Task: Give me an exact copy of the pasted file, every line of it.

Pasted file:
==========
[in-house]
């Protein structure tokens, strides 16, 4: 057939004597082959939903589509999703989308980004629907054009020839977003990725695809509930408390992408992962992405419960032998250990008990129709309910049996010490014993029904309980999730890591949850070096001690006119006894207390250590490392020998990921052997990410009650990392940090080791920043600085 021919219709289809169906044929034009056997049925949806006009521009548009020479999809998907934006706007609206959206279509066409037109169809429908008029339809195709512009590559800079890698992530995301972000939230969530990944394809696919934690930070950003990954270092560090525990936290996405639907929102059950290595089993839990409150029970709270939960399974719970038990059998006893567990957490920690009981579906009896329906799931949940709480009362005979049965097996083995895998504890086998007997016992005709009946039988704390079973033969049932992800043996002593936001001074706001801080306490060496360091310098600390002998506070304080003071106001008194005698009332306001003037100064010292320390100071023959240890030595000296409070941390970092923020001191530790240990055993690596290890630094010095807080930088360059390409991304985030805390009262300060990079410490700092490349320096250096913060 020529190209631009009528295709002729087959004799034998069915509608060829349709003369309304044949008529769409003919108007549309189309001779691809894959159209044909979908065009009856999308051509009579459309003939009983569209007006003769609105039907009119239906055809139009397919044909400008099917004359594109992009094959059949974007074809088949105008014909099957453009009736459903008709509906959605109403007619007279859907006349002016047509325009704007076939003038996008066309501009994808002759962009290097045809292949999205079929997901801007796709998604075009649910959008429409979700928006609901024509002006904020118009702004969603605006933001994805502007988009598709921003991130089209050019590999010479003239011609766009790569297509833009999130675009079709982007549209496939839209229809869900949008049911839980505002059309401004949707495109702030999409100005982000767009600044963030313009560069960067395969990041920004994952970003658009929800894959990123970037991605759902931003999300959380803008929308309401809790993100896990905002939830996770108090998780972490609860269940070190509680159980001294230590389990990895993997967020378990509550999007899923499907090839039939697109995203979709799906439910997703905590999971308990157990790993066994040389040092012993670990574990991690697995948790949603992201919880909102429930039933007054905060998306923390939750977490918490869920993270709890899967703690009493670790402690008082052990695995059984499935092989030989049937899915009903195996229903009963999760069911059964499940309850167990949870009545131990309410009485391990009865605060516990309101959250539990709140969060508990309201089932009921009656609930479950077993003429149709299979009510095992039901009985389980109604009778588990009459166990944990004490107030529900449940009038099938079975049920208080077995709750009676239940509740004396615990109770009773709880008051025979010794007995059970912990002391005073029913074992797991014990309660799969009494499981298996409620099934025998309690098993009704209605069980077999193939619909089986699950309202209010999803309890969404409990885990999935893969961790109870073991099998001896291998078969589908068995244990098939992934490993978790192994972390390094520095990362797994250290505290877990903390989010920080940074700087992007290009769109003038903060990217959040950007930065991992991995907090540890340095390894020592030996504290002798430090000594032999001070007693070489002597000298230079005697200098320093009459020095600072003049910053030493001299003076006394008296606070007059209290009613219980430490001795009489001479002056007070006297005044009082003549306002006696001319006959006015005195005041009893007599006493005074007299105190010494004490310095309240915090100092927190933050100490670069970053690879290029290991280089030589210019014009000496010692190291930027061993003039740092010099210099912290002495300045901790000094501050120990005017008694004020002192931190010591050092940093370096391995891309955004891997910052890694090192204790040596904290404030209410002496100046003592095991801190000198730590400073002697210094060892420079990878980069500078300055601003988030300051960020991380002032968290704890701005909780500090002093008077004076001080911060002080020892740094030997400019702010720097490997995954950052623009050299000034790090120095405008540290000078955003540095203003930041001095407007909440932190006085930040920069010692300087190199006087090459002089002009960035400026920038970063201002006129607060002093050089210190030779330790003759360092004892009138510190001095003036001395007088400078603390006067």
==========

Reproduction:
[in-house]
């Protein structure tokens, strides 16, 4: 057939004597082959939903589509999703989308980004629907054009020839977003990725695809509930408390992408992962992405419960032998250990008990129709309910049996010490014993029904309980999730890591949850070096001690006119006894207390250590490392020998990921052997990410009650990392940090080791920043600085 021919219709289809169906044929034009056997049925949806006009521009548009020479999809998907934006706007609206959206279509066409037109169809429908008029339809195709512009590559800079890698992530995301972000939230969530990944394809696919934690930070950003990954270092560090525990936290996405639907929102059950290595089993839990409150029970709270939960399974719970038990059998006893567990957490920690009981579906009896329906799931949940709480009362005979049965097996083995895998504890086998007997016992005709009946039988704390079973033969049932992800043996002593936001001074706001801080306490060496360091310098600390002998506070304080003071106001008194005698009332306001003037100064010292320390100071023959240890030595000296409070941390970092923020001191530790240990055993690596290890630094010095807080930088360059390409991304985030805390009262300060990079410490700092490349320096250096913060 020529190209631009009528295709002729087959004799034998069915509608060829349709003369309304044949008529769409003919108007549309189309001779691809894959159209044909979908065009009856999308051509009579459309003939009983569209007006003769609105039907009119239906055809139009397919044909400008099917004359594109992009094959059949974007074809088949105008014909099957453009009736459903008709509906959605109403007619007279859907006349002016047509325009704007076939003038996008066309501009994808002759962009290097045809292949999205079929997901801007796709998604075009649910959008429409979700928006609901024509002006904020118009702004969603605006933001994805502007988009598709921003991130089209050019590999010479003239011609766009790569297509833009999130675009079709982007549209496939839209229809869900949008049911839980505002059309401004949707495109702030999409100005982000767009600044963030313009560069960067395969990041920004994952970003658009929800894959990123970037991605759902931003999300959380803008929308309401809790993100896990905002939830996770108090998780972490609860269940070190509680159980001294230590389990990895993997967020378990509550999007899923499907090839039939697109995203979709799906439910997703905590999971308990157990790993066994040389040092012993670990574990991690697995948790949603992201919880909102429930039933007054905060998306923390939750977490918490869920993270709890899967703690009493670790402690008082052990695995059984499935092989030989049937899915009903195996229903009963999760069911059964499940309850167990949870009545131990309410009485391990009865605060516990309101959250539990709140969060508990309201089932009921009656609930479950077993003429149709299979009510095992039901009985389980109604009778588990009459166990944990004490107030529900449940009038099938079975049920208080077995709750009676239940509740004396615990109770009773709880008051025979010794007995059970912990002391005073029913074992797991014990309660799969009494499981298996409620099934025998309690098993009704209605069980077999193939619909089986699950309202209010999803309890969404409990885990999935893969961790109870073991099998001896291998078969589908068995244990098939992934490993978790192994972390390094520095990362797994250290505290877990903390989010920080940074700087992007290009769109003038903060990217959040950007930065991992991995907090540890340095390894020592030996504290002798430090000594032999001070007693070489002597000298230079005697200098320093009459020095600072003049910053030493001299003076006394008296606070007059209290009613219980430490001795009489001479002056007070006297005044009082003549306002006696001319006959006015005195005041009893007599006493005074007299105190010494004490310095309240915090100092927190933050100490670069970053690879290029290991280089030589210019014009000496010692190291930027061993003039740092010099210099912290002495300045901790000094501050120990005017008694004020002192931190010591050092940093370096391995891309955004891997910052890694090192204790040596904290404030209410002496100046003592095991801190000198730590400073002697210094060892420079990878980069500078300055601003988030300051960020991380002032968290704890701005909780500090002093008077004076001080911060002080020892740094030997400019702010720097490997995954950052623009050299000034790090120095405008540290000078955003540095203003930041001095407007909440932190006085930040920069010692300087190199006087090459002089002009960035400026920038970063201002006129607060002093050089210190030779330790003759360092004892009138510190001095003036001395007088400078603390006067």